Jack Morgan and midget
Congressional hearings are always a joke: a few minutes of soundbites, a few days of moral posturings and then back to normal. The crowning moment in this theatre of absurd was the Pecora Commission formed to investigated the causes of the financial market crash (sounds familiar, doesn’t it) in 1933.
With the public clamoring for some action (awfully familiar), the persecutor Ferdinand Pecora went after the private banking and its crown jewel, the House of Morgan. Pecora was successful in figuring out that their executives paid no taxes in the years immediately following the crash, and that before the crash, Morgan offered stocks at discounted rates to many influential people, including the former president Calvin Coolidge, Supreme Court justice Owen J. Roberts. Defending himself, Jack Morgan said Pecora had “the manners of a prosecuting attorney who is trying to convict a horse thief.”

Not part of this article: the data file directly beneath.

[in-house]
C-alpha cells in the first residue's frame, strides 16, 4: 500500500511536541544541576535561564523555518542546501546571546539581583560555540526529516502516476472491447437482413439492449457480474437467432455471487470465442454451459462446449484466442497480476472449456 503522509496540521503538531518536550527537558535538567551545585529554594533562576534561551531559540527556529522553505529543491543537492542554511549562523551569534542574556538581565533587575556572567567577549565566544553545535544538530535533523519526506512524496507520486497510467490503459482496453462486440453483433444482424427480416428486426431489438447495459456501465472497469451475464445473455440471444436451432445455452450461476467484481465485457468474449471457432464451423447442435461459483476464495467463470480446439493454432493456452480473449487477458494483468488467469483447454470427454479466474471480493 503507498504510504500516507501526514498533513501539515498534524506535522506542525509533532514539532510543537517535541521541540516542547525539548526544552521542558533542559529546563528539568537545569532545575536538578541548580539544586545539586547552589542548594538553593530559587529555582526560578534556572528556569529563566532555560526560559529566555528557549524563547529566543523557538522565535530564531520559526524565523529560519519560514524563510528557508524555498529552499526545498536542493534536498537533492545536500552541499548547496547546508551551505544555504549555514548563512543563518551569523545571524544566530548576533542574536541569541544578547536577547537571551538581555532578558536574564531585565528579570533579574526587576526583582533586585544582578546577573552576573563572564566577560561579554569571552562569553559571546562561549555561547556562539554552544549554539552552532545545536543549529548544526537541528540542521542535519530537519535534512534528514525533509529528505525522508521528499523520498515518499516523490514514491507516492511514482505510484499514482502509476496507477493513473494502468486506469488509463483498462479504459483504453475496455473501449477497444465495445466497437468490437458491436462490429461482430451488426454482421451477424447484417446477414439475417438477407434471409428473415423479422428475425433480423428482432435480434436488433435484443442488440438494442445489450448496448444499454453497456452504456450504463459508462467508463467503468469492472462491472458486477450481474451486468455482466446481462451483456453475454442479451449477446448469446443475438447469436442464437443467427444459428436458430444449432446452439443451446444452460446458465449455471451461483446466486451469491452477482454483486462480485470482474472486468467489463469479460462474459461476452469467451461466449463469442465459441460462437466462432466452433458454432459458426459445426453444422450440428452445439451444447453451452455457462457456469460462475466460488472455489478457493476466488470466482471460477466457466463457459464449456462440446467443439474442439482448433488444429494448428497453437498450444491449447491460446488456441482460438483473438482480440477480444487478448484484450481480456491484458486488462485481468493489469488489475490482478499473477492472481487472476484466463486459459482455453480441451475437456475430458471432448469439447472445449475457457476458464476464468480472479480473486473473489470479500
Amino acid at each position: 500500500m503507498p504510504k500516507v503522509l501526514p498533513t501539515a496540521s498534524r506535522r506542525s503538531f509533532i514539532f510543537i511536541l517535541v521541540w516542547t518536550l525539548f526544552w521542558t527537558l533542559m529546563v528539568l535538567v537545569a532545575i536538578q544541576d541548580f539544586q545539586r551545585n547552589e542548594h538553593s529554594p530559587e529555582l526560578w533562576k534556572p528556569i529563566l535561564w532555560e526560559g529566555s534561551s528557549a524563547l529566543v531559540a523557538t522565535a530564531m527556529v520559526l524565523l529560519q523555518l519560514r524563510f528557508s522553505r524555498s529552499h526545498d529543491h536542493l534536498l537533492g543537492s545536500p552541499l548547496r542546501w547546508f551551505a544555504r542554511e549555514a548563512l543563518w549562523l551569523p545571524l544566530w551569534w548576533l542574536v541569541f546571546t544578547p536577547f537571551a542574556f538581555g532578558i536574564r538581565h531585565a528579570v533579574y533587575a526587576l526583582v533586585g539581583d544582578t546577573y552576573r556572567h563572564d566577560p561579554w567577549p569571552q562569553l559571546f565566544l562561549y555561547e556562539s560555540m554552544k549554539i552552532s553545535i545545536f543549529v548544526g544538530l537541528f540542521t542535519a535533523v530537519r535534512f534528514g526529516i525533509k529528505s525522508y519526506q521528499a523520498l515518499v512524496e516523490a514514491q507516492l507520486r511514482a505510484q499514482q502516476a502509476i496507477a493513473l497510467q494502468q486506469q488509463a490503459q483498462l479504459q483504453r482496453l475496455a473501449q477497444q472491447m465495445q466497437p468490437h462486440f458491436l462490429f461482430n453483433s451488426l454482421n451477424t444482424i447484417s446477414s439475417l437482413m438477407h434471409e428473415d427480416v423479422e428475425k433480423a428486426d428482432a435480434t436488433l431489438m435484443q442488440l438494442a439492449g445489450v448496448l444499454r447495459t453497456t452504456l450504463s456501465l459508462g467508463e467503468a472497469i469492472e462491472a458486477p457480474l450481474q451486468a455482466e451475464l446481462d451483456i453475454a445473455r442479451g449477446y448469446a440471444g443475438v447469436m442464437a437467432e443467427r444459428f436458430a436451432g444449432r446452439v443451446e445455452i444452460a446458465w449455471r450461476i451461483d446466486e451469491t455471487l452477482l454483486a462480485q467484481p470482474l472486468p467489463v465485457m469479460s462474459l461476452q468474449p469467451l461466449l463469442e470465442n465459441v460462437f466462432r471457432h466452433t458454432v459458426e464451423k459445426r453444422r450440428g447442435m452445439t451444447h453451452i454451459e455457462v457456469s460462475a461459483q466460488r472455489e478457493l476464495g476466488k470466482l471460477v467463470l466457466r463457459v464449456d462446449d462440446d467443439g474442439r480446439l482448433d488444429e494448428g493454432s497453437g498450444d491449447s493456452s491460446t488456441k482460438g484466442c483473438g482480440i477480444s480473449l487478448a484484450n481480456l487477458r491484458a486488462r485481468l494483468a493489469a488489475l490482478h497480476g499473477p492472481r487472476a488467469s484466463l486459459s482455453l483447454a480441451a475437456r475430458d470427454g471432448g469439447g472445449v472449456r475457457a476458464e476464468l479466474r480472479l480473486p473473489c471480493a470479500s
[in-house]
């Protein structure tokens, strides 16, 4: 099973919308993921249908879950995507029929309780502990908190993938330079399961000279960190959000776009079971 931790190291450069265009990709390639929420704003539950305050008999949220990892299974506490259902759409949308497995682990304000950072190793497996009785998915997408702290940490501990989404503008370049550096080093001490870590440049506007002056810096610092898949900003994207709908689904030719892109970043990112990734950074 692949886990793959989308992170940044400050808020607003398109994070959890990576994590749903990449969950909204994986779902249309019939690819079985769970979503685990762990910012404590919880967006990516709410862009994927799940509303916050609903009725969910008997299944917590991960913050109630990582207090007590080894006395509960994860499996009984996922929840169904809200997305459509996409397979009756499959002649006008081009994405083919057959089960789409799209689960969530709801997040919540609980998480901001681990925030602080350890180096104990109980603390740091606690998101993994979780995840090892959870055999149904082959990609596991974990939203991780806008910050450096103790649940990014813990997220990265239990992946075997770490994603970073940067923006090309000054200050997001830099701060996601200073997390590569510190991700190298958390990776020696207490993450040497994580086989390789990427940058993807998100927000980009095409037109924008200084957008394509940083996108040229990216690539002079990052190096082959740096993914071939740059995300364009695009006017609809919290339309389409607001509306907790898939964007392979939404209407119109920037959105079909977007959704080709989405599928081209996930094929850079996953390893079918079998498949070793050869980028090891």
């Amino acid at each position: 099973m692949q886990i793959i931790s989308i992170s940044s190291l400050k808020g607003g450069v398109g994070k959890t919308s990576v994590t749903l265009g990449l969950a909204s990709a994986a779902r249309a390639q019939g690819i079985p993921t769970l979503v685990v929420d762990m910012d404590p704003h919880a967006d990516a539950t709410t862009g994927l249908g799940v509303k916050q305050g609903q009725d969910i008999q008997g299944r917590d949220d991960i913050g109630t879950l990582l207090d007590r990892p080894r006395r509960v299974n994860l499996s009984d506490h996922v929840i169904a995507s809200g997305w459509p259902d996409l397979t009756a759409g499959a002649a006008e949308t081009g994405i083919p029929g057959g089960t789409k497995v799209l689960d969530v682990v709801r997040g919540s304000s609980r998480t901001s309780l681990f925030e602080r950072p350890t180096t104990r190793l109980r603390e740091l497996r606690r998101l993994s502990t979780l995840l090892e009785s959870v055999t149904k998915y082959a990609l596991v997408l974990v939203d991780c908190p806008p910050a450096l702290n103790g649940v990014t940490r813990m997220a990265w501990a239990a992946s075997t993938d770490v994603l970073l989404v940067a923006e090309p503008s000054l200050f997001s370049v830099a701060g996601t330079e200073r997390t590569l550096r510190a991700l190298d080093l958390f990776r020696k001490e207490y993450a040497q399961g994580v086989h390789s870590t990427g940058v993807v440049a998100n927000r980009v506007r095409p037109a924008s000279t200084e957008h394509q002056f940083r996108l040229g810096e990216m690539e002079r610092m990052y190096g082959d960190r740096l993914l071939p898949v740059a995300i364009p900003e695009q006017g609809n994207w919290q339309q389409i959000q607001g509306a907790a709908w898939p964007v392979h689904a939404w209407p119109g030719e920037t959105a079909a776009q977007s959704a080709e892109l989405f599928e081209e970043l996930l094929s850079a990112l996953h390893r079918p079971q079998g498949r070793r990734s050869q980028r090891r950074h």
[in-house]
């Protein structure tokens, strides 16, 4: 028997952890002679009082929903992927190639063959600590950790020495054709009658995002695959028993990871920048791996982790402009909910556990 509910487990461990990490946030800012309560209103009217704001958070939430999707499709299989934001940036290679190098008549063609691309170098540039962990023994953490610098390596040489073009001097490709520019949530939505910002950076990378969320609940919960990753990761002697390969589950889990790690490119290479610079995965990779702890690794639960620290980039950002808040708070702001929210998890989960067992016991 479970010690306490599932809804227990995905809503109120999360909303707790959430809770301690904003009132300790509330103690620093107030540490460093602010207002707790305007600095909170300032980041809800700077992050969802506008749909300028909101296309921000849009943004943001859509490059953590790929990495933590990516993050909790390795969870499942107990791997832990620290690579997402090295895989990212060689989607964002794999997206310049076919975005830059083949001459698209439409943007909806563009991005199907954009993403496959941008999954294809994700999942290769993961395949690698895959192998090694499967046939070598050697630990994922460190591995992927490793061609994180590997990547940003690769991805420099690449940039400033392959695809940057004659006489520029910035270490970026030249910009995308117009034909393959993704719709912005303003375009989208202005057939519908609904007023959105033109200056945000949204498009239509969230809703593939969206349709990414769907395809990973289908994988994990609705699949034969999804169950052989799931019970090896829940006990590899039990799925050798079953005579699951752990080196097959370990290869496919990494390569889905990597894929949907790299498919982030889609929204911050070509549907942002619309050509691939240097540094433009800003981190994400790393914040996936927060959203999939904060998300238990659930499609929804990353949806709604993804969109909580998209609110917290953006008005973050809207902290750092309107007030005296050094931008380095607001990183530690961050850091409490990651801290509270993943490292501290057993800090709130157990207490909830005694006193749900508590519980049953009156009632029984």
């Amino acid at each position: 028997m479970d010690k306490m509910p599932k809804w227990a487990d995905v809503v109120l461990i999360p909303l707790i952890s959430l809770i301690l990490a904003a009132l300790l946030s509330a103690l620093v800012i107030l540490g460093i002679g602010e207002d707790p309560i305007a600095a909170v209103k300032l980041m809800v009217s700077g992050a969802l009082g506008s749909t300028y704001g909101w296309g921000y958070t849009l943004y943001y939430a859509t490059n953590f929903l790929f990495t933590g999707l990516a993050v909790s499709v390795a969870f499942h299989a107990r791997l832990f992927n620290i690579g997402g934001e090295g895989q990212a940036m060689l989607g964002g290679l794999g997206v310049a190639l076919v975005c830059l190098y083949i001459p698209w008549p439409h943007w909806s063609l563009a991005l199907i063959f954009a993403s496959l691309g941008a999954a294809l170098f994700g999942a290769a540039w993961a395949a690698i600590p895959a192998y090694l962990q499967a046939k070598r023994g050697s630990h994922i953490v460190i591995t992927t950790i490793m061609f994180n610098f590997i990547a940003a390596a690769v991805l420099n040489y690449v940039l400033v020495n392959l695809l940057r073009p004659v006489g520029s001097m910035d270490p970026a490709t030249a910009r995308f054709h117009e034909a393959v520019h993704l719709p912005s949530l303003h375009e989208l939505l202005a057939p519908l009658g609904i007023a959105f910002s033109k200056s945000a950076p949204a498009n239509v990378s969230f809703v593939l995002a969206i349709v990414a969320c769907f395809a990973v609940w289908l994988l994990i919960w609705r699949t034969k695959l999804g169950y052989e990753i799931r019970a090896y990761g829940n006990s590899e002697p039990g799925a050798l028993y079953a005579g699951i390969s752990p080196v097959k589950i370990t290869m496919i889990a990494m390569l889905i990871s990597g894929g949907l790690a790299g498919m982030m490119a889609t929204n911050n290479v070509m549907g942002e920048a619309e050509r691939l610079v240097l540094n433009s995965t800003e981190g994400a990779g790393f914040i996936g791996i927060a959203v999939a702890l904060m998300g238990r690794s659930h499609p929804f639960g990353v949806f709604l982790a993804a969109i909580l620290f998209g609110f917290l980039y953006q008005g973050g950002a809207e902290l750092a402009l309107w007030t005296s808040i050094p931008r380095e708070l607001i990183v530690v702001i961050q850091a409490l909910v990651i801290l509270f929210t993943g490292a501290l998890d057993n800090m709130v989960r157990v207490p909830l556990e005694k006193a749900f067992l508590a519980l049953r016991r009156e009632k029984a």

The Morgan testimony was so outrageous that Senator Carter Glass quipped, “We are having a circus, and the only things lacking now are peanuts and colored lemonade.” A press agent for the Ringling Brothers Circus took advantage of this quote to put a midget (one Lya Graf) on Morgan’s lap. To compound the error, the committee chairman, Senator Duncan Fletcher of Florida, asked with newspapers not to print the pictures, which only made them rush to do so. Senator Glass later barred cameramen from the committee room.
The photo of Morgan with a circus midget became the symbol of everything that was wrong with Washington. However, the Pecora hearings were successful in creating financial regulations that existed until Clinton and Bush administrations abandoned them. A similarly sad end came to Graf, who returned to her native Germany only to be put inside a concentration camp and she died at Auschwitz in 1941.
As for Jack Morgan, he was barred from securities business for a year. His company was separated into an investment bank and a commercial bank by the Glass-Steagall Act. The Morgan fortune would greatly diminish after this as the depression, the inheritance and income taxes, and lavish spending on arts took its toll. By the time Jack Morgan died in 1943, he left behind only $3 million dollars and the House of Morgan’s assets were meagre $35 million.